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Jarvisfield, Queensland facts for kids

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Olsen Brothers at Jarvisfield Ayr circa 1920.jpg
The Olsen brothers, Sugarcane farmers in Jarvisfield, circa 1920
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Population 367 (2016 census)
 • Density 3.303/km2 (8.55/sq mi)
Postcode(s) 4807
Area 111.1 km2 (42.9 sq mi)
LGA(s) Shire of Burdekin
State electorate(s) Burdekin
Federal Division(s) Dawson
Suburbs around Jarvisfield:
Airdmillan Airdmillan Coral Sea
Ayr Jarvisfield Coral Sea
McDesme Carstairs Rita Island

Jarvisfield is a coastal locality in the Shire of Burdekin, Queensland, Australia.


Jarvisfield is bounded by the Coral Sea to the east, the Burdekin River to the south and Plantation Creek to the north.

The locality is flat low-lying land (below 10 metres above sea level). Most of the locality is freehold and used for growing sugarcane. However, the most eastern coastal parts of the locality are not developed and are at risk of coastal erosion from storms and from sea levels rising.

A cane tramway through the locality carries harvested sugarcane to the local sugar mills, Pioneer Sugar Mill and Kalamia Sugar Mill, both located in Brandon.


The Budekin River was explored by John Clements Wickham in HMS Beagle in 1839. In 1859 the lower Burdekin River was explored by Captain Sinclair and James Gordon from Bowen. After the Separation of Queensland in December 1859, the newly established Queensland Parliament sent further expeditions to assess the potential of the Burdekin River for settlement, leading to the area being officially opened for settlement from 1 January 1861, leading to the "Great Land Grab". One of the larger properties established was Jarvisfield Station owned by Robert Towns and Alexander Stewart, both of Sydney. The present day locality takes its name from the Jarvisfield Station (although it is not as large in area as that pastoral run).

In 1863–1864 there was an attempt to establish a port called Wickham on the north bank of the Burdekin River near the Jarvisfield Estate, despite Captain Wickham himself being dubious as to its viability noting that the river had two entrances, both very shallow, and that the river banks were vulnerable to flooding. However, the project proceeded but ultimately failed due to constant problems with mosquitoes, difficulties in navigating to upper reaches of the Burdekin through much of the year and problems with coastal erosion from storms.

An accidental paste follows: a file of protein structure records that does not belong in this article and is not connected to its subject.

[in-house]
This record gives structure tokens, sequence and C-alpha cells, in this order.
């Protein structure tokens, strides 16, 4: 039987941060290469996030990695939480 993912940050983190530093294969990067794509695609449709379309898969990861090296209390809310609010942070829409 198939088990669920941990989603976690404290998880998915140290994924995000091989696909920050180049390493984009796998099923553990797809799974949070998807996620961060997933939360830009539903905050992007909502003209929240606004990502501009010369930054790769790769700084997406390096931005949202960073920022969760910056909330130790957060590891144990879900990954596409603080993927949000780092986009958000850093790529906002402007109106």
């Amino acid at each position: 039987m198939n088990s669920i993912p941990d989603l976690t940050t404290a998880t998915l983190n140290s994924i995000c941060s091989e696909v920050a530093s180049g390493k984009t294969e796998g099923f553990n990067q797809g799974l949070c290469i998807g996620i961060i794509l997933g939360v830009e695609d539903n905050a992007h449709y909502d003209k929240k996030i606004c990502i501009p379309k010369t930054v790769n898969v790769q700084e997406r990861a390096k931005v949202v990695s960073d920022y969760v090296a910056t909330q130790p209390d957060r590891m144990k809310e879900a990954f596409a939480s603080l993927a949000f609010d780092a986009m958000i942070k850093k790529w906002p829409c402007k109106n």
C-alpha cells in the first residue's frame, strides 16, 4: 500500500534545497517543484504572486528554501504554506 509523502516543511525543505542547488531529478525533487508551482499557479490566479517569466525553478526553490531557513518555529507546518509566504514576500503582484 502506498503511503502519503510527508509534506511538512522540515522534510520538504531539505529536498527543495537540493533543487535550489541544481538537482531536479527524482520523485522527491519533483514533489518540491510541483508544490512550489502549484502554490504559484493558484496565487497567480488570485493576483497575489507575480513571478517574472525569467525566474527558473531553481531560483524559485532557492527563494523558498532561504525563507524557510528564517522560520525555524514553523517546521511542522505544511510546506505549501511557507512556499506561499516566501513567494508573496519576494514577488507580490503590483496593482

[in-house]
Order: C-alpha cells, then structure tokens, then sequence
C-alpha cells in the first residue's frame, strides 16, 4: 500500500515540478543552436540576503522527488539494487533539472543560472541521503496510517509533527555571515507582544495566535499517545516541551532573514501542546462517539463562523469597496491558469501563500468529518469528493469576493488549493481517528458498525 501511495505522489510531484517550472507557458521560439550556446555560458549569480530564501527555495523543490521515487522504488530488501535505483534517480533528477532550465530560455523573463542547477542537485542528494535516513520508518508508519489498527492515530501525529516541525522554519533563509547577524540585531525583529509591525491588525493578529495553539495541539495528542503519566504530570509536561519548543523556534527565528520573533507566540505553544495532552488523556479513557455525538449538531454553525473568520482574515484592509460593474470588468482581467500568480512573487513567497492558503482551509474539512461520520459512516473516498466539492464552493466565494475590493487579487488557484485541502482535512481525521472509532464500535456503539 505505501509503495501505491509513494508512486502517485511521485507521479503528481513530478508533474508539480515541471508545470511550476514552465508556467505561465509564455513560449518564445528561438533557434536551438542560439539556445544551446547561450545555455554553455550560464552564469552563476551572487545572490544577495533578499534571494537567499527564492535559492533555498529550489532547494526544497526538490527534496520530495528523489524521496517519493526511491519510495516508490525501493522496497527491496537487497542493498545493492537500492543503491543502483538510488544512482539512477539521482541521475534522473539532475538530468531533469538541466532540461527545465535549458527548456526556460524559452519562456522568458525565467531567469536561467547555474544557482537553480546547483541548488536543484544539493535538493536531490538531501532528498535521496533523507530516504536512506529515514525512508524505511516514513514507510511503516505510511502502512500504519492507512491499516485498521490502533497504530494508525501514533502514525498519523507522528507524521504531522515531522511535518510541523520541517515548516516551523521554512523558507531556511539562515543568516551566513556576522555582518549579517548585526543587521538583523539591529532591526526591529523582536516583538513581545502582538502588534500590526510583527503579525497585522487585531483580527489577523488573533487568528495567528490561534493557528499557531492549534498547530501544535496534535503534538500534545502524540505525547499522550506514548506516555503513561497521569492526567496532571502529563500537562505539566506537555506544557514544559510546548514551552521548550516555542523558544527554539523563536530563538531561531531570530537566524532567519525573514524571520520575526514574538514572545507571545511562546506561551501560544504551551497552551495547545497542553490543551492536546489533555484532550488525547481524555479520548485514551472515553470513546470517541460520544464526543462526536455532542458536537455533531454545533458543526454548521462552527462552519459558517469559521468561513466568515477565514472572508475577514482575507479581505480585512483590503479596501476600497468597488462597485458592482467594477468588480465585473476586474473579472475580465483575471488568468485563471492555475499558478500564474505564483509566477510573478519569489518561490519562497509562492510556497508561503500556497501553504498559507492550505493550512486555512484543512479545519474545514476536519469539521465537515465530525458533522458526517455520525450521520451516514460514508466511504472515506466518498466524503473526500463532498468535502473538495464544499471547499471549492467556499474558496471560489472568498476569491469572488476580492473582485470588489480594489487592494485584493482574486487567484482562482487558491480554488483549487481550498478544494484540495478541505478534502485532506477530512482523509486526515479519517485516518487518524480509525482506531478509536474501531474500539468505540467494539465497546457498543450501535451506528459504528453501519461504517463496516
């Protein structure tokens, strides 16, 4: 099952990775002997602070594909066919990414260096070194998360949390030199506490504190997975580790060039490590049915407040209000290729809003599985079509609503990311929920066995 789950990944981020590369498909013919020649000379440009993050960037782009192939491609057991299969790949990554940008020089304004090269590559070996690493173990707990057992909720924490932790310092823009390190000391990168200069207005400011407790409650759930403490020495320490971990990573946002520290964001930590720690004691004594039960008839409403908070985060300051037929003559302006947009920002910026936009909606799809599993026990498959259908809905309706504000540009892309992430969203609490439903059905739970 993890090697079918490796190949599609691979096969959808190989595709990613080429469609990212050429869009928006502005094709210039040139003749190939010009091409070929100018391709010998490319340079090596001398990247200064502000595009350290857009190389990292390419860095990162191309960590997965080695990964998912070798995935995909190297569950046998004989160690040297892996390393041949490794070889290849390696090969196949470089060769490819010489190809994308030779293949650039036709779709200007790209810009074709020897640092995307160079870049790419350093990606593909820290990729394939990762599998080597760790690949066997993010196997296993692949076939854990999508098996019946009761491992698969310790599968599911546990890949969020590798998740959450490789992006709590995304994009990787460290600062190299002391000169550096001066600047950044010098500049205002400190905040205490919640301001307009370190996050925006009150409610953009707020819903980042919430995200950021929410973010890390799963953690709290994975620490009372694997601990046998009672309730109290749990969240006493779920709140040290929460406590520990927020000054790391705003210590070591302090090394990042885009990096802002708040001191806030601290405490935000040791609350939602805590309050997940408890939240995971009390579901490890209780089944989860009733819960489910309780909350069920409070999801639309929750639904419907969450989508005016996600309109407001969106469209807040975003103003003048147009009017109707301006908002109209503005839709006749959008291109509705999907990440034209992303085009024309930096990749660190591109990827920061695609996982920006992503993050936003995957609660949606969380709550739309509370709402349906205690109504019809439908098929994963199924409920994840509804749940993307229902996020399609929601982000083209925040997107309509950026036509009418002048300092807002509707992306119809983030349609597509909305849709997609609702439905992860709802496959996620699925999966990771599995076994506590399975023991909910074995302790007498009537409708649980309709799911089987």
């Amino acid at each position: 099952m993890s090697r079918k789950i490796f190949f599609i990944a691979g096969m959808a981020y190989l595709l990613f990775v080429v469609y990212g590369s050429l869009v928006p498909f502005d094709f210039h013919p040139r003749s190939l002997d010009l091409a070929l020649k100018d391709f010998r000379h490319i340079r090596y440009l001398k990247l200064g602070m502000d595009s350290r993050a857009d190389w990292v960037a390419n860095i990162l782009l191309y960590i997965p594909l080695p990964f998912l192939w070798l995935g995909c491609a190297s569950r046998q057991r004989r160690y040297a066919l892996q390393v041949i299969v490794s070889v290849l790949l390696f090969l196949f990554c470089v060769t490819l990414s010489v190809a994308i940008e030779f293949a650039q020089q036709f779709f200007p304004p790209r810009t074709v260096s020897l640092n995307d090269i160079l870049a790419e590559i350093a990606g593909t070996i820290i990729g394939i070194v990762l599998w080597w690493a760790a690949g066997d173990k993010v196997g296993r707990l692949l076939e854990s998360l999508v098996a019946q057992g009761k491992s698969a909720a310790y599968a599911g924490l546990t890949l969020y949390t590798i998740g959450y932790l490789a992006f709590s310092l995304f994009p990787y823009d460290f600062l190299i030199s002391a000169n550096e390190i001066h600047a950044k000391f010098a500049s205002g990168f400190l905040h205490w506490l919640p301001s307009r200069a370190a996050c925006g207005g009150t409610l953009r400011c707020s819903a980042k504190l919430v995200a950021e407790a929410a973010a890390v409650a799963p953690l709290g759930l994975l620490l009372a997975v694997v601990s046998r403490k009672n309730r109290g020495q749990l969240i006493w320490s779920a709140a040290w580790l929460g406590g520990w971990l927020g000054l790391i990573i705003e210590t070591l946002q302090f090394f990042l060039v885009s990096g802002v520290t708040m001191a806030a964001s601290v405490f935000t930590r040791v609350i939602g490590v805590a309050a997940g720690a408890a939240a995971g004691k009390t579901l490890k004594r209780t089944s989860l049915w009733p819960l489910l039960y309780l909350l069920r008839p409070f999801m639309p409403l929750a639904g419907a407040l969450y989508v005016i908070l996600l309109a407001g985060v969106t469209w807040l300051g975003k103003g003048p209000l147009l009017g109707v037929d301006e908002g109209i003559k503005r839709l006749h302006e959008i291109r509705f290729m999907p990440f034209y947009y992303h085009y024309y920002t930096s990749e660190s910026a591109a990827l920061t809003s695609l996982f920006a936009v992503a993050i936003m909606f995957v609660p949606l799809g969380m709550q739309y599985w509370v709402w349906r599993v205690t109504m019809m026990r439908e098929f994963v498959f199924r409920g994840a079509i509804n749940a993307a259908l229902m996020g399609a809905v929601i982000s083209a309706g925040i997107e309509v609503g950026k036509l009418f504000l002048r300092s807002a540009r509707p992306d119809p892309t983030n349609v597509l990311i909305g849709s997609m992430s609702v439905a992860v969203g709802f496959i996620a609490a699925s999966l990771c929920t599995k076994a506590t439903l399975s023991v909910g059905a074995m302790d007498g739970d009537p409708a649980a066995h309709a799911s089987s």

Initially Jarvisfield Station was used for cattle grazing. In 1869, Alexander Stuart attempted to grow sugar as did a number of other local farmers but inconsistent rainfall was a problem, so cattle grazing was the most common use of the land in the area. It was only when it was realised that the freshwater lagoons in the Burdekin Delta could be used for irrigation that the reliable cultivation of sugarcane became possible and far more profitable than cattle grazing. It was possible for a farmer to make a good living from a small block of land with sugarcane compared with a large parcel of land needed to make a good living from cattle. This raised the value of land and larger estates, such as Jarvisfield Station, were subdivided. This brought more farmers into the area and with them the extra labour needed to grown sugarcane. This increase in population led to the development of towns and service industries in the Burdekin district.

Jarvisfield State School opened on 29 March 1915. It celebrated its centenary on 3 October 2015.


Jarvisfield State School is a primary (P-6) school for boys and girls operated by the Queensland Government on the corner of Rita Island Road and Loram Road. In 2016, the school had an enrolment of 13 students with 2 teachers (1 full-time equivalent) and 5 non-teaching staff (2 full-time equivalent). The school opened on 29 March 1915.

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